If we believe that the Liturgy he wrote for us is to directly form the way we live, why then would we not listen to how he says to live? We are to live as a Christian community. Of course, when St John was referring to “community” he was by no means referring to the unbelieving secular community, but the Christian community. I do believe that the Empire itself was a result of his foundational network of teachings, examples, and prayers. But there were many more saints that carried this grace. Prior to St John, St Anthony the Great made a great impact on the Church and her communal way of living.
When the imperial movement of the Church gained momentum in the late Third century, St Anthony the Great retreated to the desert, creating what we know call the cenobitic lifestyle of the Church. This movement of St Anthony birthed what we refer to now as “monastics.” The two movements of monastics and the parishioners were in no way polarized movements, rather a compliment to each other in the fierce beast of modernity. Perhaps St Anthony’s ministry was not only necessary for his time, when the people needed constant reminder not to fall head over heels into the modern world, but also prophetic for the end of the age, where he said,
"A time is coming when men will go mad, and when they see someone who is not mad, they will attack him saying, 'You are mad, you are not like us'."
We are facing this in our day, in an exponential way. Secular society is demanding that we conform to the technocratic and political way of community. The draft from their political communities for us to adopt an ecumenistic and secular way of life is both their prerogative and their plan. No one will say that we are mad because we want higher morals. Degrees of morality do not constitute madness from the secular perspective. What seems to constitute madness from the secular perspective is our perspective (or lack thereof) of secular community. Why we would not want to participate with them and form the utopia that they have been longing for, is simply inconceivable to them. Why would we ignore their science and organizational imperatives in such chaotic times? To them, this is maddening.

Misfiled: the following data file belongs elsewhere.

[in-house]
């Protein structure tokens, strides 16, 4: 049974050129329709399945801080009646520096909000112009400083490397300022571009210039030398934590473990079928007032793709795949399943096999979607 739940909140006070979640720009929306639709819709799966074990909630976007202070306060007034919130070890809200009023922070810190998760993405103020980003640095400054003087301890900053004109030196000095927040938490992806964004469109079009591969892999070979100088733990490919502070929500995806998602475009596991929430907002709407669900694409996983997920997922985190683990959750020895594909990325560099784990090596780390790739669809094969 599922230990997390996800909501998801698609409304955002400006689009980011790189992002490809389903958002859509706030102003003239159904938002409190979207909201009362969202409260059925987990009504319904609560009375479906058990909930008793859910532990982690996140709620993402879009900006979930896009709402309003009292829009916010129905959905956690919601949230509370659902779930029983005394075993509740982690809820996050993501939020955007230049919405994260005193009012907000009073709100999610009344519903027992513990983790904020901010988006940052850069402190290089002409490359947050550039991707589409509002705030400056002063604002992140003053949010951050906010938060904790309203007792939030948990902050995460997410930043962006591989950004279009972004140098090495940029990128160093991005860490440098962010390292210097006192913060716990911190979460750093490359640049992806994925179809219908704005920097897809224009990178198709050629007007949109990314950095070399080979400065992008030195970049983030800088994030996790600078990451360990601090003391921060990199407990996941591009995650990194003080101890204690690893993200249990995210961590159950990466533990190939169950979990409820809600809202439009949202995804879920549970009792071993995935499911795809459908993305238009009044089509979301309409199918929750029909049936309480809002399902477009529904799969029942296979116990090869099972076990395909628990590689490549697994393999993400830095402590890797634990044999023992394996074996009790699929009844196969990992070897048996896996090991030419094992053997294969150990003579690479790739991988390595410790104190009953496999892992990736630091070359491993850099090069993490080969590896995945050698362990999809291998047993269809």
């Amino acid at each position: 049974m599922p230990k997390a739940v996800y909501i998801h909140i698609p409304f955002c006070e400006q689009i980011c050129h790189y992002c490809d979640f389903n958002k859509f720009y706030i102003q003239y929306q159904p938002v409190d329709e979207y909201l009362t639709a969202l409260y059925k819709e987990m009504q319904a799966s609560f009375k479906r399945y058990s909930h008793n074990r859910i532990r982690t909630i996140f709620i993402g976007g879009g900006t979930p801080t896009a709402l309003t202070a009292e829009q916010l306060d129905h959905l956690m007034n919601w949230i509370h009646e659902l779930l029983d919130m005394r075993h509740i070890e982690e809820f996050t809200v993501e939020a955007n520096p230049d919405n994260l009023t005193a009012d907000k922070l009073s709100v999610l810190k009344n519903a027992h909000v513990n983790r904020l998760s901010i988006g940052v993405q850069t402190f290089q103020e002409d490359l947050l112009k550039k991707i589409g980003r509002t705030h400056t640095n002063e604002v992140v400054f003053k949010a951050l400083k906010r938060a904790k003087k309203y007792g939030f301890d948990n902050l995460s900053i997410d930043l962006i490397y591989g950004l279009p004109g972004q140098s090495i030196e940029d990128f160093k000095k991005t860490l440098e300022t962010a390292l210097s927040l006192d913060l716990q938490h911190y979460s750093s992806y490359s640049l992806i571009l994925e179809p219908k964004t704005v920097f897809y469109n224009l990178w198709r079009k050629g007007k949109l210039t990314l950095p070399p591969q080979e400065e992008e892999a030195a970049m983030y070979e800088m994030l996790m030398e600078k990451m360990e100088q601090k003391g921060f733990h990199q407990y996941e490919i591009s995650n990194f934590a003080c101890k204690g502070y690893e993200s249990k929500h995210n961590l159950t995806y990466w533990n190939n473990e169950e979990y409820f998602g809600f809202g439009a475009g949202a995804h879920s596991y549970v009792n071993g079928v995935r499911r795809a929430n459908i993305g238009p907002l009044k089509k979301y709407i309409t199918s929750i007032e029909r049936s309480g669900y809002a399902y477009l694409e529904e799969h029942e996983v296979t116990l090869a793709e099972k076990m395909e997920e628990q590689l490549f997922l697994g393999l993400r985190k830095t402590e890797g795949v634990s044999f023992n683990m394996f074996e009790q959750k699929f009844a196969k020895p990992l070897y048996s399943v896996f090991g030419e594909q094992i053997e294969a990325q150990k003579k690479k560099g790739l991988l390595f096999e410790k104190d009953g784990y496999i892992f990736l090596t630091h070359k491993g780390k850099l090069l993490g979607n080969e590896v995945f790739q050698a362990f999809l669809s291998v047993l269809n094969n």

The timing of the secular world and its globalism seems to have reached its battle cry and formation. Will we finally take up the communal aspect of Orthodoxy to escape the secular draft and begin forming historical Orthodoxy in America, again? Some of our most valuable priests have already moved from America to Russia and Greece in order to experience with their families, Orthodox community. But we cannot all do this. Who in America wants to continue the grace of community that has been given to Russia and other Orthodox communities? Most all of us have already turned far away from canonical living by embracing American ideals and community. When will it stop? The enemy can easily close isolated temples, but can he easily close entire communities? In other words, this is how the Orthodox faith has made it through persecution of times past: through the communal way of life. The fear of America stereotyping communal living as cultic and hippy-like has to be overcome with our belief and strength in Christ. St Herman of Alaska, pray for us!